The Division of the Budget estimates the reforms will save the Workers' Compensation Fund more than $30,000.
The Kansas workers' comp system "is a very stable, competitive system," said Terri Robinson, National Council on Compensation Insurance state relations executive for Kansas. "This reform will serve to enhance it further."
Robinson says the system was not in trouble, but case law issues were causing concern among stakeholders. That was the driving force for the reforms.
Among the changes are that a work accident must be the prevailing factor for an injury or disability to be compensable. The legislation also raises payment caps.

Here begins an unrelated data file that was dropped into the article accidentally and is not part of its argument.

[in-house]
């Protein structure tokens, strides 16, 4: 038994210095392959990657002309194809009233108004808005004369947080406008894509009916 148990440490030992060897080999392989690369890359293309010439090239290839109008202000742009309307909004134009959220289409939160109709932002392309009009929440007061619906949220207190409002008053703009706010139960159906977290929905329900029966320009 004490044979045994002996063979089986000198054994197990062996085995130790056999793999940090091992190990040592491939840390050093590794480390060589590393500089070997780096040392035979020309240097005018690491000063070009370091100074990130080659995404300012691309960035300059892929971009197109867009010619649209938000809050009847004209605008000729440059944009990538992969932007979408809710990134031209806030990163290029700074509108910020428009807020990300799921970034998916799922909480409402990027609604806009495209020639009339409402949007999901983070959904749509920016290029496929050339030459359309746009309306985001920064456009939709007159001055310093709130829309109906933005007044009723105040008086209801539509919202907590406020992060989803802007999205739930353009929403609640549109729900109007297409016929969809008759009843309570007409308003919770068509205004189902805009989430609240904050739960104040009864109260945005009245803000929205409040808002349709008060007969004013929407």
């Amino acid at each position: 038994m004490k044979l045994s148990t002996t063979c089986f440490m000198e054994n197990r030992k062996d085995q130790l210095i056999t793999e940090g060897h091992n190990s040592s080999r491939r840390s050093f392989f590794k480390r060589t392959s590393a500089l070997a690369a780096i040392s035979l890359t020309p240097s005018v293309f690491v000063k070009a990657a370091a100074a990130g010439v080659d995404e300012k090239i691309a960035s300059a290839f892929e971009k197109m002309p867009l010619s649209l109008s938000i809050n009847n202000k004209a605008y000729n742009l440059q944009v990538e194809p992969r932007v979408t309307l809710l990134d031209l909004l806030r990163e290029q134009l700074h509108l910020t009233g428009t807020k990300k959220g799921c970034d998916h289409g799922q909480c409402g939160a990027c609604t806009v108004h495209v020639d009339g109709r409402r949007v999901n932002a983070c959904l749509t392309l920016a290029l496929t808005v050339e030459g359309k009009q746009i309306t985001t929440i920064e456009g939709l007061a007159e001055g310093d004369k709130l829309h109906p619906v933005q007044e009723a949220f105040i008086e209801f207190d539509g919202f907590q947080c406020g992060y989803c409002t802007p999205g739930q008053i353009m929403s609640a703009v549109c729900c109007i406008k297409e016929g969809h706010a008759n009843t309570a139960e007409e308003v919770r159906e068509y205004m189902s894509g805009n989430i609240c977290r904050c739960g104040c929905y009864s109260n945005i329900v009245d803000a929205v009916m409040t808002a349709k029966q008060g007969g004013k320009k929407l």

"The change in the benefit caps . . . will increase costs," Robinson said. "Many provisions we believe will largely offset any increases," though the data can't quantify the expected decrease amounts.
Rates have remained flat or decreased for the last three years. The last notable increase in rates was 5.6 percent in 2008.
Read more at the WorkersComp Forum homepage.
May 9, 2011
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